I’ve never really told you why I started a blog called SecondShelters. Truth is, I wanted to call it SecondHomes, but the URL was already taken. I like the word “shelter” because that is the purpose a home serves — it is really a shelter from the elements, from the big, bad world. As a real estate reporter, blogger and now agent, I saw several trends emerging that I thought would serve such a highly-focused blog well. (And I know a little about blogging.) Ultimately, I hope to serve up mainly Second Home House Porn and information here once I find a place for my “Dallas Dirt”. And my husband has put in a request for a tab on boats and yachts — apparently the prices are way down now due to the higher cost of petrol? But the trends I found were conceived from what you see going on in this photograph taken after my daughter’s wedding in September, 2009. This is the porch of the family beach house in Maine that my husband’s grandfather bought for his family to enjoy back in 1947. Today, it’s like a family timeshare that has spawned so many wonderful memories and gatherings being there is instant comfort and has spoiled me hopelessly to what the perfect beach should be. Second home ownership, you see, is not new. It has been around for ages in America as people escaped the heat and “summered” on the shore — Long Island, the Cape, Maine. In Europe, the gentry lived in the city and escaped to the country on long, restful weekends. We visited summer homes — and palaces –in Japan. With the advent of air conditioning, some perhaps thought this trend would end — people would stay put in their Bauhaus, egalitarian, 1500 square foot homes year ’round. (Of course, comrad!) Second homes in the 1950’s and 1960’s were lake cabins, or Winnebagos or Airstreams. But then came the developers who decided to “fractionalize” ski resort home ownership to get more paying bodies out on the slopes. If one family owned a chalet, but only skied a few times a year, the lifts were pretty sparsely populated. Fractionalize that chalet, bring in warm, credit-card carrying new ski bodies each week, and that resort revenue started looking fine.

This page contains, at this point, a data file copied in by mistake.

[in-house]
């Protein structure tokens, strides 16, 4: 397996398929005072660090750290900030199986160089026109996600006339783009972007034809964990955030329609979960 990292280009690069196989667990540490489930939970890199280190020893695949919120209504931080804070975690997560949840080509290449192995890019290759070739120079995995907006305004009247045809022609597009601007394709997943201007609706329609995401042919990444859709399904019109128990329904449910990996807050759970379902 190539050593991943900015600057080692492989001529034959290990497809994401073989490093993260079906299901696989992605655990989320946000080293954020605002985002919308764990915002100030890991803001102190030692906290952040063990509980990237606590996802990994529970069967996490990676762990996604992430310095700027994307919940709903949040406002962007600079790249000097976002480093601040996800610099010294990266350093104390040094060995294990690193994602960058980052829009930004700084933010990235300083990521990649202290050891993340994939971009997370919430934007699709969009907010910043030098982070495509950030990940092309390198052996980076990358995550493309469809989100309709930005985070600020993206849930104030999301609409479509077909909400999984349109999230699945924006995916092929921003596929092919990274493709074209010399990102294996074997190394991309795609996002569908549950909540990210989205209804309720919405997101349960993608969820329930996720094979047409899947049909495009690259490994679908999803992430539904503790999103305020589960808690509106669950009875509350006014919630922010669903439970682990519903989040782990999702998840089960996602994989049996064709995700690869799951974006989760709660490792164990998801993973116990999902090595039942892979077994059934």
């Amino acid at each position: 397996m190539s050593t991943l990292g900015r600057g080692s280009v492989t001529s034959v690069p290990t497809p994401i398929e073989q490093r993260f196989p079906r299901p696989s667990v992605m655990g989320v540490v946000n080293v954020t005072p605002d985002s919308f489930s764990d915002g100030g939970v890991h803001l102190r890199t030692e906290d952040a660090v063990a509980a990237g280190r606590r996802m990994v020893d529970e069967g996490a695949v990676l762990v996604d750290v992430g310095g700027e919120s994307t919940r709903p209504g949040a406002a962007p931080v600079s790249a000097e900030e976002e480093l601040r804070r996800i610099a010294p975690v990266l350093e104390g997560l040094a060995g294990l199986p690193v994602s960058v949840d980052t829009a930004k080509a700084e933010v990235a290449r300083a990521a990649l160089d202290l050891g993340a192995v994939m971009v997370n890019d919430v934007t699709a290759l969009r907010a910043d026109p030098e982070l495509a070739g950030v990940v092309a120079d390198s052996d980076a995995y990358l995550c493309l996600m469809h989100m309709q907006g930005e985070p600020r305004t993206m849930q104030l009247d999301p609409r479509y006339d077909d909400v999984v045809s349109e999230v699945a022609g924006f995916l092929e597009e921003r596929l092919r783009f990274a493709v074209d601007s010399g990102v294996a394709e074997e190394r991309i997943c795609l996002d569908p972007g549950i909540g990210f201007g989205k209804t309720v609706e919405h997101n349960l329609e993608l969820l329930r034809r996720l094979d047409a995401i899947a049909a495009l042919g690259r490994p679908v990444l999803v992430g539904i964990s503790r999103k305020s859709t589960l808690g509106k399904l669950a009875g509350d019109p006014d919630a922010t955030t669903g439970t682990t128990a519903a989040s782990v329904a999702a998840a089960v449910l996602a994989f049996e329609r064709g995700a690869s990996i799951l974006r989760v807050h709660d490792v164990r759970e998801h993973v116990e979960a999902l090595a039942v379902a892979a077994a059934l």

Then came that dirty little word we do not use on SecondShelters lest we get our mouth washed out with a very finely milled soap: time-share. No, dear readers, I care about you too much to let this word slip in. Time shares are NOT good real estate investments, and I would not recommend them on this blog.
My jury is still out on Condohotels — stay tuned.
We may fractionalize, we may buy into an equity fund that invests in real estate, we may buy for fun or to lease. Whatever we do, we buy for value and future appreciation.
Those trends? Next post!